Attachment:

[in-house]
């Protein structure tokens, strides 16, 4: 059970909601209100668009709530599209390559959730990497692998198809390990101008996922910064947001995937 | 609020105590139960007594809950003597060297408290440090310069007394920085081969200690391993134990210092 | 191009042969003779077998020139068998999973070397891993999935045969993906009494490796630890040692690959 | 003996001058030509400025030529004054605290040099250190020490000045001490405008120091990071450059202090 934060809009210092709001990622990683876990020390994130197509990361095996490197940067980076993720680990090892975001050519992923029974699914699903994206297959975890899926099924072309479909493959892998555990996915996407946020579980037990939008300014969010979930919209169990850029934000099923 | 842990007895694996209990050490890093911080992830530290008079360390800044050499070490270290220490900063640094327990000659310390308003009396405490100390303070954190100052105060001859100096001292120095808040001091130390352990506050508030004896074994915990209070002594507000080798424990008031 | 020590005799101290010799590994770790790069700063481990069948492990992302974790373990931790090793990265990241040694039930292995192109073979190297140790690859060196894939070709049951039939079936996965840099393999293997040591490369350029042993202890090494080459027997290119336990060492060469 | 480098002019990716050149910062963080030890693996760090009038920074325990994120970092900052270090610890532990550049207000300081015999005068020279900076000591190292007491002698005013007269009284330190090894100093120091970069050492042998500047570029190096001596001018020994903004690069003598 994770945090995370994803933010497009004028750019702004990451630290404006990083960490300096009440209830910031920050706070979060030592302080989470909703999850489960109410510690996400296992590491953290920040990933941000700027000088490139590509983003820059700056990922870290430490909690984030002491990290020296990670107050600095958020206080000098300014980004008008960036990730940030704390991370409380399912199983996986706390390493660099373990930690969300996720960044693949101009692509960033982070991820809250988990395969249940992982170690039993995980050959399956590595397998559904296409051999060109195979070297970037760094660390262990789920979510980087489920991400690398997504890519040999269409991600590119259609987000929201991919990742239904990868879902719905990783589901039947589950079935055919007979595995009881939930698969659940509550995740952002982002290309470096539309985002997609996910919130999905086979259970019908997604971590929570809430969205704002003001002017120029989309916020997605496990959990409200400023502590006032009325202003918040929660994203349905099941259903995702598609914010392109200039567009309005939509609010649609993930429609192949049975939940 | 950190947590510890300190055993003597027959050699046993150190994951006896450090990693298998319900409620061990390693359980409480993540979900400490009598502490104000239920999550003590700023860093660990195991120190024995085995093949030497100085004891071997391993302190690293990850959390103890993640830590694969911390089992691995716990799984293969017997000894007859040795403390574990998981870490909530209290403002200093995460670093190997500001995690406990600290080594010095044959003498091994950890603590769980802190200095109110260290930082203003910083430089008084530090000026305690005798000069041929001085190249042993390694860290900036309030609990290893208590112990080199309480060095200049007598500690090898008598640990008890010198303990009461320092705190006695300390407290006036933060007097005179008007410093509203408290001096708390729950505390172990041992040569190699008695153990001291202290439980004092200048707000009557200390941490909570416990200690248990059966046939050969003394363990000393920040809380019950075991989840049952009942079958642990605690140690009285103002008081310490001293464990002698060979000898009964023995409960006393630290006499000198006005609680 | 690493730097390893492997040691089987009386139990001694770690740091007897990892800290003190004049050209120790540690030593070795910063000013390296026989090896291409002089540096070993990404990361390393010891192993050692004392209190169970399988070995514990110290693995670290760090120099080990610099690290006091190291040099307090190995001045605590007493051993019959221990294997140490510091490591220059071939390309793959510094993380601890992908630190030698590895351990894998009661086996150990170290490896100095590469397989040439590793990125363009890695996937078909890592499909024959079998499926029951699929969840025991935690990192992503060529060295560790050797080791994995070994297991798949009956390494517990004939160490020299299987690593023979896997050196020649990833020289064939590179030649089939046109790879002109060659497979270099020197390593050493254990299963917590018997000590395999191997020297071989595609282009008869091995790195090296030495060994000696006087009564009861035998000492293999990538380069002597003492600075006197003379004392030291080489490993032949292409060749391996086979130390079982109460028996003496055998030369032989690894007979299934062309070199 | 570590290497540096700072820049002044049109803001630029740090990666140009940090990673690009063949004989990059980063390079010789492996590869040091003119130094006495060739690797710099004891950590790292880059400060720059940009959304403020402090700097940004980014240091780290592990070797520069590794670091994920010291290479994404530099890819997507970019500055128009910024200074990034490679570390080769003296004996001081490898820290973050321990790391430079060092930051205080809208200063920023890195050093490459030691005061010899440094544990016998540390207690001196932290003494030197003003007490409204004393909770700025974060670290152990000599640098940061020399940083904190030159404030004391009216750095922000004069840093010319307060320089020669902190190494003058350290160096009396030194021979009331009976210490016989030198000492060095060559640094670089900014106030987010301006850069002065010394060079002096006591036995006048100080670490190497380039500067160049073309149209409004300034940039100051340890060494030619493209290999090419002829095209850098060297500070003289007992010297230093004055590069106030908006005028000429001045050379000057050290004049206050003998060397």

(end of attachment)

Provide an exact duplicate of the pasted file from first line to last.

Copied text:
[in-house]
């Protein structure tokens, strides 16, 4: 059970909601209100668009709530599209390559959730990497692998198809390990101008996922910064947001995937 | 609020105590139960007594809950003597060297408290440090310069007394920085081969200690391993134990210092 | 191009042969003779077998020139068998999973070397891993999935045969993906009494490796630890040692690959 | 003996001058030509400025030529004054605290040099250190020490000045001490405008120091990071450059202090 934060809009210092709001990622990683876990020390994130197509990361095996490197940067980076993720680990090892975001050519992923029974699914699903994206297959975890899926099924072309479909493959892998555990996915996407946020579980037990939008300014969010979930919209169990850029934000099923 | 842990007895694996209990050490890093911080992830530290008079360390800044050499070490270290220490900063640094327990000659310390308003009396405490100390303070954190100052105060001859100096001292120095808040001091130390352990506050508030004896074994915990209070002594507000080798424990008031 | 020590005799101290010799590994770790790069700063481990069948492990992302974790373990931790090793990265990241040694039930292995192109073979190297140790690859060196894939070709049951039939079936996965840099393999293997040591490369350029042993202890090494080459027997290119336990060492060469 | 480098002019990716050149910062963080030890693996760090009038920074325990994120970092900052270090610890532990550049207000300081015999005068020279900076000591190292007491002698005013007269009284330190090894100093120091970069050492042998500047570029190096001596001018020994903004690069003598 994770945090995370994803933010497009004028750019702004990451630290404006990083960490300096009440209830910031920050706070979060030592302080989470909703999850489960109410510690996400296992590491953290920040990933941000700027000088490139590509983003820059700056990922870290430490909690984030002491990290020296990670107050600095958020206080000098300014980004008008960036990730940030704390991370409380399912199983996986706390390493660099373990930690969300996720960044693949101009692509960033982070991820809250988990395969249940992982170690039993995980050959399956590595397998559904296409051999060109195979070297970037760094660390262990789920979510980087489920991400690398997504890519040999269409991600590119259609987000929201991919990742239904990868879902719905990783589901039947589950079935055919007979595995009881939930698969659940509550995740952002982002290309470096539309985002997609996910919130999905086979259970019908997604971590929570809430969205704002003001002017120029989309916020997605496990959990409200400023502590006032009325202003918040929660994203349905099941259903995702598609914010392109200039567009309005939509609010649609993930429609192949049975939940 | 950190947590510890300190055993003597027959050699046993150190994951006896450090990693298998319900409620061990390693359980409480993540979900400490009598502490104000239920999550003590700023860093660990195991120190024995085995093949030497100085004891071997391993302190690293990850959390103890993640830590694969911390089992691995716990799984293969017997000894007859040795403390574990998981870490909530209290403002200093995460670093190997500001995690406990600290080594010095044959003498091994950890603590769980802190200095109110260290930082203003910083430089008084530090000026305690005798000069041929001085190249042993390694860290900036309030609990290893208590112990080199309480060095200049007598500690090898008598640990008890010198303990009461320092705190006695300390407290006036933060007097005179008007410093509203408290001096708390729950505390172990041992040569190699008695153990001291202290439980004092200048707000009557200390941490909570416990200690248990059966046939050969003394363990000393920040809380019950075991989840049952009942079958642990605690140690009285103002008081310490001293464990002698060979000898009964023995409960006393630290006499000198006005609680 | 690493730097390893492997040691089987009386139990001694770690740091007897990892800290003190004049050209120790540690030593070795910063000013390296026989090896291409002089540096070993990404990361390393010891192993050692004392209190169970399988070995514990110290693995670290760090120099080990610099690290006091190291040099307090190995001045605590007493051993019959221990294997140490510091490591220059071939390309793959510094993380601890992908630190030698590895351990894998009661086996150990170290490896100095590469397989040439590793990125363009890695996937078909890592499909024959079998499926029951699929969840025991935690990192992503060529060295560790050797080791994995070994297991798949009956390494517990004939160490020299299987690593023979896997050196020649990833020289064939590179030649089939046109790879002109060659497979270099020197390593050493254990299963917590018997000590395999191997020297071989595609282009008869091995790195090296030495060994000696006087009564009861035998000492293999990538380069002597003492600075006197003379004392030291080489490993032949292409060749391996086979130390079982109460028996003496055998030369032989690894007979299934062309070199 | 570590290497540096700072820049002044049109803001630029740090990666140009940090990673690009063949004989990059980063390079010789492996590869040091003119130094006495060739690797710099004891950590790292880059400060720059940009959304403020402090700097940004980014240091780290592990070797520069590794670091994920010291290479994404530099890819997507970019500055128009910024200074990034490679570390080769003296004996001081490898820290973050321990790391430079060092930051205080809208200063920023890195050093490459030691005061010899440094544990016998540390207690001196932290003494030197003003007490409204004393909770700025974060670290152990000599640098940061020399940083904190030159404030004391009216750095922000004069840093010319307060320089020669902190190494003058350290160096009396030194021979009331009976210490016989030198000492060095060559640094670089900014106030987010301006850069002065010394060079002096006591036995006048100080670490190497380039500067160049073309149209409004300034940039100051340890060494030619493209290999090419002829095209850098060297500070003289007992010297230093004055590069106030908006005028000429001045050379000057050290004049206050003998060397």